The 50 seat Regional Jet boarded on time. I asked the gate agent if I could check my ski bag all the way through to Portland instead of valet checking to MSP but was given a direct No, so there would be dealing with luggage on my layover.
I settled into an uneventful hour and a half gate to gate flight – with enough time for a ginger ail and snack mix – and me me getting some photos from my window seat of the Frozen Landscape.
We taxi into a gate C13 in Minneapolis, where we arrive at 4:08pm CT, is right near the Skywalk security entrance/exit, which provides faster access to the light rail station and public bus loop than going around to the main terminal exit (if you need to visit baggage claim you have to.
I text my friend who’s driving to come meet me and am told to come to the main arrivals area because the Skyway entrance is for public transit users only and she doesn’t know how to drive up there kerbside. I could walk or use moving walkways to head up to this area of the airport, but a ride on the Concourse Tram is a lot more fun (and probably faster)! This tram I find particularly neat because the two cars run on largely a single track but have a passing siding where the trams passes, with trams going to the Baggage Claim and central area stopping a short ways north (on the passing siding) of the stop for trains going the other way to the A and B Concourses, which stop beyond this passing siding. I first pass the A and B gates stop before walking to the Baggage claim stop where my tram arrives, while I get photos of the other tram entering the passing siding using a switch.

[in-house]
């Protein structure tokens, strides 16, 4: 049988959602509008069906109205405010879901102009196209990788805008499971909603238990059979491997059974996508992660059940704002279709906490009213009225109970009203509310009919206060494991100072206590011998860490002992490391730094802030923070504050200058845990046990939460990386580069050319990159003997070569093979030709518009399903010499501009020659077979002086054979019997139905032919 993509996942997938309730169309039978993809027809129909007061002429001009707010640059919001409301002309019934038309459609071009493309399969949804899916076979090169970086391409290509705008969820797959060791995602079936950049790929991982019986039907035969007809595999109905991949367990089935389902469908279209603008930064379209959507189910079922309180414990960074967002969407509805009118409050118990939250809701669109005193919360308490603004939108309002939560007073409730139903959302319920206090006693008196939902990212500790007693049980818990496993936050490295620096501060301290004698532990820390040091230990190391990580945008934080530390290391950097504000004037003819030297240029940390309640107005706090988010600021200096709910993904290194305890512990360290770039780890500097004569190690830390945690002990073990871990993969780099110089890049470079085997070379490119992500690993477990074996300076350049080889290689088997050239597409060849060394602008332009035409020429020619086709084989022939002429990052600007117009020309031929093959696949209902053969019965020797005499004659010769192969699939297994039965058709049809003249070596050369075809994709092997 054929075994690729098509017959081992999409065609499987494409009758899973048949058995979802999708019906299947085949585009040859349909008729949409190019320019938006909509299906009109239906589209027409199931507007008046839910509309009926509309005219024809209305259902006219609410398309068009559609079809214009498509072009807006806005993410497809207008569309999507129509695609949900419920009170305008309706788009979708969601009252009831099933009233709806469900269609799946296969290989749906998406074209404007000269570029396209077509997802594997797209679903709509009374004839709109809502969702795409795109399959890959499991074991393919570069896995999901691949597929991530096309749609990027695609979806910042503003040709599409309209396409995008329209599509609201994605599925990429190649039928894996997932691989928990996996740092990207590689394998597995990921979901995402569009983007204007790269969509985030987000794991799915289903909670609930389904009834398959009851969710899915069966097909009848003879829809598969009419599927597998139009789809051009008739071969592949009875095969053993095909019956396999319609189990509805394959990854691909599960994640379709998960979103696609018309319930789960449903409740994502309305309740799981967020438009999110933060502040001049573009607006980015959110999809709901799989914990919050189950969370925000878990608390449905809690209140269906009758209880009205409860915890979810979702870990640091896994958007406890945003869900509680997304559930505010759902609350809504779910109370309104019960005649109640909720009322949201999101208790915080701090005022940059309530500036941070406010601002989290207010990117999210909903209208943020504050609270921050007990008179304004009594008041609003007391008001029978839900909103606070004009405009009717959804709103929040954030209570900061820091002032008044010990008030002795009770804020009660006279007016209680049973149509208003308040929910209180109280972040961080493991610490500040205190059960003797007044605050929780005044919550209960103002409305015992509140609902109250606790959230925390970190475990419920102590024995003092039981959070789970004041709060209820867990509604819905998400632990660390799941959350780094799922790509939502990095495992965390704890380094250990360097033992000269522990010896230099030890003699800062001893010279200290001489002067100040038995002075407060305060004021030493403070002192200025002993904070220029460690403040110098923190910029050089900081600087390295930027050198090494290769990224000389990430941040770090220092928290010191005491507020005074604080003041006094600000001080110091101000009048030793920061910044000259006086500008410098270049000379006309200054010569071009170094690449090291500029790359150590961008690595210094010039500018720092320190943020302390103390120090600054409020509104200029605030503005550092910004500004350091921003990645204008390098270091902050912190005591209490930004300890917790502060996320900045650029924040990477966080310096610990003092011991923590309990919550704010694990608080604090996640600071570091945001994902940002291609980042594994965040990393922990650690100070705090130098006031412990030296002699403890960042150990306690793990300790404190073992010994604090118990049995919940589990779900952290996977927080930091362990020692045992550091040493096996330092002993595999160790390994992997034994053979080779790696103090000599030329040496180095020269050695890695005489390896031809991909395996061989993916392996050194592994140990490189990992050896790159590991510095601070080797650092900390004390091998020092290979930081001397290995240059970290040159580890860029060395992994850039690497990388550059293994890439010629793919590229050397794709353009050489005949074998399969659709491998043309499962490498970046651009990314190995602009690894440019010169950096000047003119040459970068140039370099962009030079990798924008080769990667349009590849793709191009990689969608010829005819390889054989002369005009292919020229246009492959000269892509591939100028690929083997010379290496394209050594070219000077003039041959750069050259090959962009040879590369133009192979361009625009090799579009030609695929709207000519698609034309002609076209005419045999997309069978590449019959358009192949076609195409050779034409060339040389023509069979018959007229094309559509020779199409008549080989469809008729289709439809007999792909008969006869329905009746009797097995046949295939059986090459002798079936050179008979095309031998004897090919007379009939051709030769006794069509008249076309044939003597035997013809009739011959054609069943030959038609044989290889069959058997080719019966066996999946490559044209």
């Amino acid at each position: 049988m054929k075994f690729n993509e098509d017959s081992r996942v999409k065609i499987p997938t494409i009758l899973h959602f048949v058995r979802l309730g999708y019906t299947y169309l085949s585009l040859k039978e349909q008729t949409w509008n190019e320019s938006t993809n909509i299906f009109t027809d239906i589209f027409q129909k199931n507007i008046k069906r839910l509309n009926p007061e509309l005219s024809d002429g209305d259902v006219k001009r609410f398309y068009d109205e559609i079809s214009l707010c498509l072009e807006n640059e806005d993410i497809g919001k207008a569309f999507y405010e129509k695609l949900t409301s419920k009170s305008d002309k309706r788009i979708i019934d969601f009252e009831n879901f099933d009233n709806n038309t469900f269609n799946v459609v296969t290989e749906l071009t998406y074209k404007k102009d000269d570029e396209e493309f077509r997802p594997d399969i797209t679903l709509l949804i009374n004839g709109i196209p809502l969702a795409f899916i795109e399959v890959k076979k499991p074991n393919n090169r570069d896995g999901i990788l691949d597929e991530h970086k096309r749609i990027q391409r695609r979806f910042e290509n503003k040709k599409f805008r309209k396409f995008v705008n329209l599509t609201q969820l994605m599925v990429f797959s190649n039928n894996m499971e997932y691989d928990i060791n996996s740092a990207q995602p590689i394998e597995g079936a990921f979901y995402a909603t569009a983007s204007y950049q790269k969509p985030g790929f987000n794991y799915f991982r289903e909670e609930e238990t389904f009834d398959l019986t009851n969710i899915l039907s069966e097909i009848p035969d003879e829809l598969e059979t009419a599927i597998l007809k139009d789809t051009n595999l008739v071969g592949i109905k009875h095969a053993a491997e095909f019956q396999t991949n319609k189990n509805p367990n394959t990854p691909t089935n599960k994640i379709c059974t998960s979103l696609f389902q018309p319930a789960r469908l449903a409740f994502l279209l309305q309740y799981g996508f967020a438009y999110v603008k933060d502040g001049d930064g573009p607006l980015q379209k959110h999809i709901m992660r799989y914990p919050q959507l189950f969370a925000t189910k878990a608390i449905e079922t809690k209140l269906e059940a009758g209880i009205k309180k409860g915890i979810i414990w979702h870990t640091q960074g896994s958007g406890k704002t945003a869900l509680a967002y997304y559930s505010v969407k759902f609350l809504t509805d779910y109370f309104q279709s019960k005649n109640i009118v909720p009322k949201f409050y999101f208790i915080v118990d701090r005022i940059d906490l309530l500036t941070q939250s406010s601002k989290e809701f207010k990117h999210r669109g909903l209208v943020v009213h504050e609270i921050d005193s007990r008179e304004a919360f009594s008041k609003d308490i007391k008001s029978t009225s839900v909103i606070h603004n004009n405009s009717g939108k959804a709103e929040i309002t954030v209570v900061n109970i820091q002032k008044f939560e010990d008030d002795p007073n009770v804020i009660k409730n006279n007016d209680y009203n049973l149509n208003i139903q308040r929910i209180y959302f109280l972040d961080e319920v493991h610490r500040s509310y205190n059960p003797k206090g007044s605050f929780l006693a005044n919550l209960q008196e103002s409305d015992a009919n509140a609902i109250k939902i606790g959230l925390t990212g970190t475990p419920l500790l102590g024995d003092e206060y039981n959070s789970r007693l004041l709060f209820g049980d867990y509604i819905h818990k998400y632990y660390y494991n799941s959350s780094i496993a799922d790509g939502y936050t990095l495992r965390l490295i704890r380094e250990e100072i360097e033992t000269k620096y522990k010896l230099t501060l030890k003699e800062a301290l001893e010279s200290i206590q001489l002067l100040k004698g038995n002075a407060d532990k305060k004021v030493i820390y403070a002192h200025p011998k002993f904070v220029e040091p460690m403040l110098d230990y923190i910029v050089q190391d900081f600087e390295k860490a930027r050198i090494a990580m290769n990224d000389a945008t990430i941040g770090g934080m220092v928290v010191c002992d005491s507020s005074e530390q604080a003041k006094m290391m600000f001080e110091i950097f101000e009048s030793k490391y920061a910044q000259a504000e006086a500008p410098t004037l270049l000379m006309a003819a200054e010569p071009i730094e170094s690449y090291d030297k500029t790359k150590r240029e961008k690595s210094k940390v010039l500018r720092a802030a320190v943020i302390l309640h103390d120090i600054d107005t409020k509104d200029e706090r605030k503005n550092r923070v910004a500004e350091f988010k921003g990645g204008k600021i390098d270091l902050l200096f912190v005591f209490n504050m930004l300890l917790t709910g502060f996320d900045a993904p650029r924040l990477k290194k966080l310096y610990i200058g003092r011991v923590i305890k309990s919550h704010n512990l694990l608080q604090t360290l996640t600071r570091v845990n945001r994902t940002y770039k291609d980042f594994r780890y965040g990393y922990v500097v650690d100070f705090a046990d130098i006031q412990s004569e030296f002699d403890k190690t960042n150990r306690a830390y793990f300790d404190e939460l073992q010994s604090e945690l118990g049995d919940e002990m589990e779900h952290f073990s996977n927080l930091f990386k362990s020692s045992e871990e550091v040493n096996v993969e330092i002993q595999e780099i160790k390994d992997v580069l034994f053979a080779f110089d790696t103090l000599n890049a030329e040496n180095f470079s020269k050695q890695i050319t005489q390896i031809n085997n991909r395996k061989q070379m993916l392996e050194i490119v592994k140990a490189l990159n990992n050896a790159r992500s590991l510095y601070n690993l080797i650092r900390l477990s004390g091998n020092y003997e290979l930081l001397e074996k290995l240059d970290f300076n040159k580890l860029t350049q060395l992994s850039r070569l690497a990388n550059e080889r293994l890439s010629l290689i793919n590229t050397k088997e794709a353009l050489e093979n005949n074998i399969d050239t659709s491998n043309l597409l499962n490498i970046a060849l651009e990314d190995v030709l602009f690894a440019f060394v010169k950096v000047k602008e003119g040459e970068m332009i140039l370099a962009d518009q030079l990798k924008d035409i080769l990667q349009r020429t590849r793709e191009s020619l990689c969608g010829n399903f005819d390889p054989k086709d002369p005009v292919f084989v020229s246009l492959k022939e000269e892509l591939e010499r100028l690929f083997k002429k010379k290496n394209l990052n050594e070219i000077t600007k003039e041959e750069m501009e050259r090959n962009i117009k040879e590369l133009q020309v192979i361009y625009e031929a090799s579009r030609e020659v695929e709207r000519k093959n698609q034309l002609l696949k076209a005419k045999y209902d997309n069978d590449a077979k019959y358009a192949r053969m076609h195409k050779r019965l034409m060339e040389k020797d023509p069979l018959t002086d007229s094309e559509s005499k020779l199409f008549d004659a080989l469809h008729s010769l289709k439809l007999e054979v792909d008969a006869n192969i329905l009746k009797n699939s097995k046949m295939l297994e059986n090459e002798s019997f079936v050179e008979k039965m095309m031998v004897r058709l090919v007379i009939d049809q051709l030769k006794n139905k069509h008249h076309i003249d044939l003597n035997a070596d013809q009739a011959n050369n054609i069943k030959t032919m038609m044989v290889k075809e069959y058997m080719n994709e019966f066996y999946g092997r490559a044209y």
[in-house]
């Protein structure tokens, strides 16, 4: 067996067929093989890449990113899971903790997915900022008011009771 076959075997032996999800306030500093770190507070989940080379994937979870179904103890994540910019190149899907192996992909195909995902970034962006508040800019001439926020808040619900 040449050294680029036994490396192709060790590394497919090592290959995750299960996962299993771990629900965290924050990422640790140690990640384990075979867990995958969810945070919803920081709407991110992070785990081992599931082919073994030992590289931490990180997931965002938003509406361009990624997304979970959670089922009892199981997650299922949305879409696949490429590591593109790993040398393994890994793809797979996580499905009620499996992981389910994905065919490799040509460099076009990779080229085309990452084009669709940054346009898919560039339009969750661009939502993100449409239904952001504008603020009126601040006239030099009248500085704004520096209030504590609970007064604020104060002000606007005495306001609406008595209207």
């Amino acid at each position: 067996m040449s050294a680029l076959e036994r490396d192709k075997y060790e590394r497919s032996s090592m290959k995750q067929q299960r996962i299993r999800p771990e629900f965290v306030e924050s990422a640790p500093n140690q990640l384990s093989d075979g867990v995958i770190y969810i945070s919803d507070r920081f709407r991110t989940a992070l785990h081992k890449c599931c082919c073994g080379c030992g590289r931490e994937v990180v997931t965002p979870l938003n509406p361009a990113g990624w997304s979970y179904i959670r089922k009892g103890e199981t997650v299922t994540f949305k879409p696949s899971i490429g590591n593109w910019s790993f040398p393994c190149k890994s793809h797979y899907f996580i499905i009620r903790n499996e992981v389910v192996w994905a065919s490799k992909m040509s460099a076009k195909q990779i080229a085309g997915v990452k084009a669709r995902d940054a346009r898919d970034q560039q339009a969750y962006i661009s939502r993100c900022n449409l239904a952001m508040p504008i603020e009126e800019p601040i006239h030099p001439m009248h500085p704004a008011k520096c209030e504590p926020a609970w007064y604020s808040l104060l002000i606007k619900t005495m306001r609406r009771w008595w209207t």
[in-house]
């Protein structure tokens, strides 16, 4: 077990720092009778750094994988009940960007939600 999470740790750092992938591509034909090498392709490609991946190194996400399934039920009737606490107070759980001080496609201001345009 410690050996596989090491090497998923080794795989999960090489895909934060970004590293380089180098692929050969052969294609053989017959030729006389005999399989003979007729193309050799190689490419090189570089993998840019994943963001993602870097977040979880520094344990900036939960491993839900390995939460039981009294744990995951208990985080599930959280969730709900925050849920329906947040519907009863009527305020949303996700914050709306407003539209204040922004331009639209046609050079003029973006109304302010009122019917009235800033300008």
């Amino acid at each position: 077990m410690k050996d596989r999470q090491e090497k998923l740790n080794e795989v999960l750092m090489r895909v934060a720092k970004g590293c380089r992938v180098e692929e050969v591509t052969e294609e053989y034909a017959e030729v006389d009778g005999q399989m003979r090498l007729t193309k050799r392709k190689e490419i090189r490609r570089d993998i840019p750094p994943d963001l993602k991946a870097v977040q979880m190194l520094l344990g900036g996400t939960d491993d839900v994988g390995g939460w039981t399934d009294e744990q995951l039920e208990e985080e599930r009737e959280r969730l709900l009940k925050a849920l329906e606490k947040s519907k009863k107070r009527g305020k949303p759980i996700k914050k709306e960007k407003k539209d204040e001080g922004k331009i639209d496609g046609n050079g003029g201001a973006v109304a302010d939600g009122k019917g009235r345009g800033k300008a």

It’s then uneventful short ride to the main terminal.
I leave security and find my friend. We end up going to the Mall of America because it’s the closest place to take a little walk and sit and chat (neither of us buys anything).
Our time is short and sweet catching up, before she drops me off at the airport around 6:00pm, I have preCheck now and getting back through security is a breeze so I have some extra time. Luckily the Escape Lounge provides a fabulous place to have a nearly proper free dinner courtesy of my AMEX Platinum Charge Card. I leave the lounge a little before 7:00pm to head to my nearby gate C1.
I get on early enough that my odd-shaped boot bag isn’t gate checked. The flight leaves with quite a few empty seats including a moment when I think I might have an entire row to myself but the final woman to board plops down in the aisle seat (not her assigned seat, but the flight attendant just tells her to sit down), clearly happy she’s made the flight. I hear murmurs from other passengers about other people possibly missing this flight. This final flight of the evening with me still on Eastern Time catches up to me so I spend part of the flight sleeping and iMessaging Louise since Delta now allows free in flight messaging (we even get pictures to send and be received, although your not supposed to be able to).